Google's Sidewiki, released September 23, is a new feature in the Google Toolbar that allows people leave comments about pages as they surf the web. Think web page Wikipedia-type footnotes by the masses.
Love a site? Think it's missing something? Want to have your two cents on a restaurant review? Use the Sidewiki to add your thoughts, criticisms, or suggestions for future browsers visiting the site to see.
That is, so long as Google approves it.
With so many opinionated netizens, Google's put some rather murky limits on whose comments will show up.
SearchEngineLand has Google's stated policy on the matter:
What comments are shown, and in what order? Google secret sauce time. The official line is this:
Using multiple signals based on the quality of the entry, what we know about the author, and user-contributed signals such as voting and flagging, we work hard to ensure that only the highest quality, most relevant entries appear in the sidebar. Most of the engineering work for Sidewiki was dedicated to this ranking algorithm.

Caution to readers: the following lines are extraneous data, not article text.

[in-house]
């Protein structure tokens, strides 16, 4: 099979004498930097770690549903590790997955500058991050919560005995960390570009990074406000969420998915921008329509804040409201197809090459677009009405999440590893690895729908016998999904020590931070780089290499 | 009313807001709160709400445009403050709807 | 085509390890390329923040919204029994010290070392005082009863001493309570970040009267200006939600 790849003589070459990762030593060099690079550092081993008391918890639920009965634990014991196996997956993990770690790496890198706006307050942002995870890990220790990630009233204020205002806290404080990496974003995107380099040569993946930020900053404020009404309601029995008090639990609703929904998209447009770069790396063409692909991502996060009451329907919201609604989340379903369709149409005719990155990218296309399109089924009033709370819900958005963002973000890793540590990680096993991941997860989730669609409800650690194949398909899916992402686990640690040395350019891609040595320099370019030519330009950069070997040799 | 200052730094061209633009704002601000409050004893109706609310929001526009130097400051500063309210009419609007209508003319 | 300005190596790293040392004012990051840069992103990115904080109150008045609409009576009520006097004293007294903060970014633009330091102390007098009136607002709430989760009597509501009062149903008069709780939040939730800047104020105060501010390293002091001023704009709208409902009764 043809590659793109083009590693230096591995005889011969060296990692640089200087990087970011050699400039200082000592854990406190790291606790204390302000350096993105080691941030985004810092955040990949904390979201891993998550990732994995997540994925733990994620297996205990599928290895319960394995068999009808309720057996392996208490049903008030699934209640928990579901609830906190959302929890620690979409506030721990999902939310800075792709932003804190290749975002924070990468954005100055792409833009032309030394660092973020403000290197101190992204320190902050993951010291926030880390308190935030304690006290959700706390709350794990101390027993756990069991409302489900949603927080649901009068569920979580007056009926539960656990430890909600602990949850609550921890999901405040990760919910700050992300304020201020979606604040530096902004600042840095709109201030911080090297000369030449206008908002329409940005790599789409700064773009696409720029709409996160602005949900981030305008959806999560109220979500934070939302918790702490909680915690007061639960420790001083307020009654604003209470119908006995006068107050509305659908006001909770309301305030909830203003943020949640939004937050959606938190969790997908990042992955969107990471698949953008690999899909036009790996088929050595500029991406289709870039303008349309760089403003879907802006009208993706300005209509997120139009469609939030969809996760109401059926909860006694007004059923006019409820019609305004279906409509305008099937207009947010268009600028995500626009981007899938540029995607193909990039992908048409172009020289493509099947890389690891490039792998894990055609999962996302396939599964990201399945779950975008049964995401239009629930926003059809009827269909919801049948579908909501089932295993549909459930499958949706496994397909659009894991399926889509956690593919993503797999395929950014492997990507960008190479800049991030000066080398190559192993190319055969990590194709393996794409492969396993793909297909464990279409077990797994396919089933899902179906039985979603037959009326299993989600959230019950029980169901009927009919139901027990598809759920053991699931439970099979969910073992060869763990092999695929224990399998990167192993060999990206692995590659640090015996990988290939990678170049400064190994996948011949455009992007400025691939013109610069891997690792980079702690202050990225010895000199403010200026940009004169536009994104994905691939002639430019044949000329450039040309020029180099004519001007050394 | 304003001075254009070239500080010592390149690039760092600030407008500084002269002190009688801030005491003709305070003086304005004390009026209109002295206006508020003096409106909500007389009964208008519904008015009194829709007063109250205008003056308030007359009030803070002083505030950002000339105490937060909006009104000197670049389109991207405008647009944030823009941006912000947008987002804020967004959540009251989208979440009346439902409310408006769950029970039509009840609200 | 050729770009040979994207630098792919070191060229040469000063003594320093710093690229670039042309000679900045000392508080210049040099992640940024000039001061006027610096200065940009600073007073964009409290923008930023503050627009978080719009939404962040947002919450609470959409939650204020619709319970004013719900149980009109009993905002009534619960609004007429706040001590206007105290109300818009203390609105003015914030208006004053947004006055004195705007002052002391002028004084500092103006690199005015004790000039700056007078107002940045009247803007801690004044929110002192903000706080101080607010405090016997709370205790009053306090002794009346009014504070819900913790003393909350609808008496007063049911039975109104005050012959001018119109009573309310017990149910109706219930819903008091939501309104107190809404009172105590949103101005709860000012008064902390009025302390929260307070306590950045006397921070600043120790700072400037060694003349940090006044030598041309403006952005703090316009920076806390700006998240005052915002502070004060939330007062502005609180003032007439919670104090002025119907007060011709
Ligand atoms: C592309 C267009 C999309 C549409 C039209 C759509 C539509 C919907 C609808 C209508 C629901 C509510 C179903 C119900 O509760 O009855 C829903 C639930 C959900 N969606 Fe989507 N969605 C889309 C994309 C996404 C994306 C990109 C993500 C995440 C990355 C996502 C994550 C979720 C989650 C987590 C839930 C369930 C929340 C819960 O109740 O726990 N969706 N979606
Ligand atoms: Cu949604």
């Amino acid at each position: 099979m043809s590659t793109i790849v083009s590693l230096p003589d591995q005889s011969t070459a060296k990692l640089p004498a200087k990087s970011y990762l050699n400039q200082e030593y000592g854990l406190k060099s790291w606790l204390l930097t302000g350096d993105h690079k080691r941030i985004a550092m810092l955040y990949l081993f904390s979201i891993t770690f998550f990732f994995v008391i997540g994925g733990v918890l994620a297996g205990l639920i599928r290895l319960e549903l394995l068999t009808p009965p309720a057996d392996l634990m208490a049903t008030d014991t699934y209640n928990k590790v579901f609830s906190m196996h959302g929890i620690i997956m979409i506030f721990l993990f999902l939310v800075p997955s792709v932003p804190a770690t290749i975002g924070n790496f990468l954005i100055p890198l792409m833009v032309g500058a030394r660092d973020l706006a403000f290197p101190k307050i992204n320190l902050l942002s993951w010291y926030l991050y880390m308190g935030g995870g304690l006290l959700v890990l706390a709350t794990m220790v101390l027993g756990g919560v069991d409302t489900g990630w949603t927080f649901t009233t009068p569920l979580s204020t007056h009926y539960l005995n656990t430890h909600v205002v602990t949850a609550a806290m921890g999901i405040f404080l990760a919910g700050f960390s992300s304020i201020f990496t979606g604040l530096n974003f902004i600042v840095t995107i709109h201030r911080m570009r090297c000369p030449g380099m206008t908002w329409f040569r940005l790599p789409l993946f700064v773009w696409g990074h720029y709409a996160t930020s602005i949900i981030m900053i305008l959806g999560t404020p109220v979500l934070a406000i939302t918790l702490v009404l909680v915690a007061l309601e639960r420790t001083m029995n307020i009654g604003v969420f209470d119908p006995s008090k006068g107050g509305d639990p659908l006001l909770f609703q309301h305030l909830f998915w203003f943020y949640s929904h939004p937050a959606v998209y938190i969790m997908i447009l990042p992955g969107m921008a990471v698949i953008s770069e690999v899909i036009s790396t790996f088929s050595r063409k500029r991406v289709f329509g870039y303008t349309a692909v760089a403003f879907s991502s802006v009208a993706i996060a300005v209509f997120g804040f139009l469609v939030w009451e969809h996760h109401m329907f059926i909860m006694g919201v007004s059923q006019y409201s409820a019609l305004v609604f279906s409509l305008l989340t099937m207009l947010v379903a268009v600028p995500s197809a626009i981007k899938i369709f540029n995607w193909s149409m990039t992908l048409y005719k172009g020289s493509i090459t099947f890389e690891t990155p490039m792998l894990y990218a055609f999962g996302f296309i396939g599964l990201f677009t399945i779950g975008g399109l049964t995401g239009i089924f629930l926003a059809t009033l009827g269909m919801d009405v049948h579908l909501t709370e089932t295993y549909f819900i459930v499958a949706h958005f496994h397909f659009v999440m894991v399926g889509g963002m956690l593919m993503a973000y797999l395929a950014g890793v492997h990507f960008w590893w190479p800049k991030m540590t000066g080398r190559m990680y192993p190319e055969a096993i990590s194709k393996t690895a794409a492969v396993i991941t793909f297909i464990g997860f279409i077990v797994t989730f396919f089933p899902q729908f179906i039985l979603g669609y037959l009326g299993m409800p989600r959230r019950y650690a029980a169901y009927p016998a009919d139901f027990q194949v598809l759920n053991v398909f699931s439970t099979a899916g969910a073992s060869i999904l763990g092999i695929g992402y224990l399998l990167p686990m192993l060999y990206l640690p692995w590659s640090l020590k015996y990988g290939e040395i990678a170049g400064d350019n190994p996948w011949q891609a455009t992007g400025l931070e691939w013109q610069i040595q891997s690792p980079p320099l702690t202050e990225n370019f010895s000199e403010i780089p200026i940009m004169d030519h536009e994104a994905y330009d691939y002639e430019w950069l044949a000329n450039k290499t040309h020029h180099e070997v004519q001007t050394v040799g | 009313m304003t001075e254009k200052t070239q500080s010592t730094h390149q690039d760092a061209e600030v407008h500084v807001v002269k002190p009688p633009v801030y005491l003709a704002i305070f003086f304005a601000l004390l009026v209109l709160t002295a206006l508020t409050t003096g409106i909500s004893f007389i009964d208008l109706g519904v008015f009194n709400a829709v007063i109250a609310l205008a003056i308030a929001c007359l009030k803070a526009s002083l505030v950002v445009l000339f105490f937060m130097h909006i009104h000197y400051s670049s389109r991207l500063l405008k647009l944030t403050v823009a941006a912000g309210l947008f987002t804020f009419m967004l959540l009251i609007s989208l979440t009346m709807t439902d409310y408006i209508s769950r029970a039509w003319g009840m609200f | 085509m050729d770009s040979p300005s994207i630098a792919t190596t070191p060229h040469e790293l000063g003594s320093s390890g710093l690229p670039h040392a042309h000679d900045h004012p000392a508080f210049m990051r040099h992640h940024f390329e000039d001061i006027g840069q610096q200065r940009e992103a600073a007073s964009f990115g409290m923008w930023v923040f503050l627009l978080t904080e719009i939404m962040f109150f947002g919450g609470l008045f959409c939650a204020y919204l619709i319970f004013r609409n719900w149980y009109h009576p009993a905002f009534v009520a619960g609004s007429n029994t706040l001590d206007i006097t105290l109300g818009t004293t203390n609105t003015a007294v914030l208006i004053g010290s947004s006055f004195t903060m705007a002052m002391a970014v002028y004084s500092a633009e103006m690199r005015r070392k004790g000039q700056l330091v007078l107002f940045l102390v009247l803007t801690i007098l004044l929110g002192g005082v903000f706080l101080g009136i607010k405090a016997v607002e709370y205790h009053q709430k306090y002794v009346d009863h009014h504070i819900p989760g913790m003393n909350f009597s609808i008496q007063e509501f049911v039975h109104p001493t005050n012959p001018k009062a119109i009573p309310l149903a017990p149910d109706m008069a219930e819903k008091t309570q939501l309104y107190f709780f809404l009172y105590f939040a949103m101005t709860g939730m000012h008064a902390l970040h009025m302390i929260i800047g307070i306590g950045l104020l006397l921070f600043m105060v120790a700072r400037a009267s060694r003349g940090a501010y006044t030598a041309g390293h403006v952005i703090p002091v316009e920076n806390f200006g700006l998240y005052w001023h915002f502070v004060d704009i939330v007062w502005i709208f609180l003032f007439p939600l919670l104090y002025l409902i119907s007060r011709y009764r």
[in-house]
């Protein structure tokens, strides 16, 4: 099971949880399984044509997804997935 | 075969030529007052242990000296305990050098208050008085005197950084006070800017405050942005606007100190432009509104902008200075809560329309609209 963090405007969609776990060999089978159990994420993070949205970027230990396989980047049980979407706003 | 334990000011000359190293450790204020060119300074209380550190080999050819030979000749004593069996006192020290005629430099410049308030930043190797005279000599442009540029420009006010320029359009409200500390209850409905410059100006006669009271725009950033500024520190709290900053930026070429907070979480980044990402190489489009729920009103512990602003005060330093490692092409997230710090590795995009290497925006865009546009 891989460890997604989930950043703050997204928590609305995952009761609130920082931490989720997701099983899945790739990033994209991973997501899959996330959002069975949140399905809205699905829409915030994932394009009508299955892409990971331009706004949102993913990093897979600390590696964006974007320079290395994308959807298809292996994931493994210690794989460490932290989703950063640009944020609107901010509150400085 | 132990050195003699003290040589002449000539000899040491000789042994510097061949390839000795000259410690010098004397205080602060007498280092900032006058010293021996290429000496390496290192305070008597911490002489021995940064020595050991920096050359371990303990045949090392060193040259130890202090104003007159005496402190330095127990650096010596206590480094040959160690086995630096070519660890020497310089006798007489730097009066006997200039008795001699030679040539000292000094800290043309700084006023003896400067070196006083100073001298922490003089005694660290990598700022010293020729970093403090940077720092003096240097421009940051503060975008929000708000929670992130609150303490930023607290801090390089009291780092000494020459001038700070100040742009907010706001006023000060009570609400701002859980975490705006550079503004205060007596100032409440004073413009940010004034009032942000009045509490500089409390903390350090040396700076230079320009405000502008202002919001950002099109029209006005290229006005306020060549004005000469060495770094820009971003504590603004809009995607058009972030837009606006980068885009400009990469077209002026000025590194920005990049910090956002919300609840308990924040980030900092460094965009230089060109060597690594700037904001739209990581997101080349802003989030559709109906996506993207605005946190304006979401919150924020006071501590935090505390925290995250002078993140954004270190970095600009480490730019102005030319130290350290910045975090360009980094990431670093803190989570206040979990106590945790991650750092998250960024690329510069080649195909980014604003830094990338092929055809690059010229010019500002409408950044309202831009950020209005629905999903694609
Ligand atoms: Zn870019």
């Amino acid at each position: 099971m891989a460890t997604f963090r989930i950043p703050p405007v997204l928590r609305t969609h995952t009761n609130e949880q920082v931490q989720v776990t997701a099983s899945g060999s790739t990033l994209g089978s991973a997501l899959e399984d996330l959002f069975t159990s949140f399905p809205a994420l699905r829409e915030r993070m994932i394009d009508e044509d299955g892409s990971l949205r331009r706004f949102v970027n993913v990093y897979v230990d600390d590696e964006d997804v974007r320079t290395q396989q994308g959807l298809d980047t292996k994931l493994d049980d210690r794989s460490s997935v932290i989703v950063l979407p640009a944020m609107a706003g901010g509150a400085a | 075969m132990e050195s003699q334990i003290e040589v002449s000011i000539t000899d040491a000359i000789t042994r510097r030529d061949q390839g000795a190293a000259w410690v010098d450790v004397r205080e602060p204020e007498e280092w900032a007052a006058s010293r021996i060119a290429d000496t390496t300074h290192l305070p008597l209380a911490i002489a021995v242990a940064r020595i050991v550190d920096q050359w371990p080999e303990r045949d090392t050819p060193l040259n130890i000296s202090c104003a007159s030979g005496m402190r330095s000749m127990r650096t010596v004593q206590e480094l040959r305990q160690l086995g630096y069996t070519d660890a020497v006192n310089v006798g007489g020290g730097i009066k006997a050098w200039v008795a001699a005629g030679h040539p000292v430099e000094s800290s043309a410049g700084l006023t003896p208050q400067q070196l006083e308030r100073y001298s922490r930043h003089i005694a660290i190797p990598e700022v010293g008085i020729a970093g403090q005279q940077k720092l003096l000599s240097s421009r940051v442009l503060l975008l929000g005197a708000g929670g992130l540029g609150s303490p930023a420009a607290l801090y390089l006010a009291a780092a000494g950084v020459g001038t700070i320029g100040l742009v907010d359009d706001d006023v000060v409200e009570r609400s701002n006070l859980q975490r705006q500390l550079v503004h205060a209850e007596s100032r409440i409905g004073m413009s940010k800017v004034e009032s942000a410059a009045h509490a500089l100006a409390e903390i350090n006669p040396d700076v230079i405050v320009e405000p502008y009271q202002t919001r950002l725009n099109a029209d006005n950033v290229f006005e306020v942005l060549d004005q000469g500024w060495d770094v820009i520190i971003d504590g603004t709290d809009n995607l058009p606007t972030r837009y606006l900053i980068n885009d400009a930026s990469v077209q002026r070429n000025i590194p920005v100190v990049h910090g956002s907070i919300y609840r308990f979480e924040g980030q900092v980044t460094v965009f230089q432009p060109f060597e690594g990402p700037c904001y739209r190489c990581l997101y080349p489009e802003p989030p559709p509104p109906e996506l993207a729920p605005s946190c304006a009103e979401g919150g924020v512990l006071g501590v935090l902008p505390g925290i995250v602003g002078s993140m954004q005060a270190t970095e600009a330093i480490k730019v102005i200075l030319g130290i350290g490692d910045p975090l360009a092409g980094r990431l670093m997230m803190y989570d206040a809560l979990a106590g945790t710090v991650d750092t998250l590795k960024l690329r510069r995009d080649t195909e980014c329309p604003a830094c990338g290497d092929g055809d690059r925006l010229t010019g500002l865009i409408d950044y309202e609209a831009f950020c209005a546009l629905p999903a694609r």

When I talking with Google about Sidewiki, they gave me a few other factors, such as:
* Use of sophisticated language: "This page sucks" isn't sophisticated; think complex sentences and ideas. Apparently, Google has a language sophistication detector now, and one that works in the 14 different languages that Sidewiki supports.
* User's reputation: Are your comments being voted up or flagged down?
* User's history: How long have you had a Google Profile? How long have you been commenting?
How does this fit into the "open internet" Genachowski had in mind?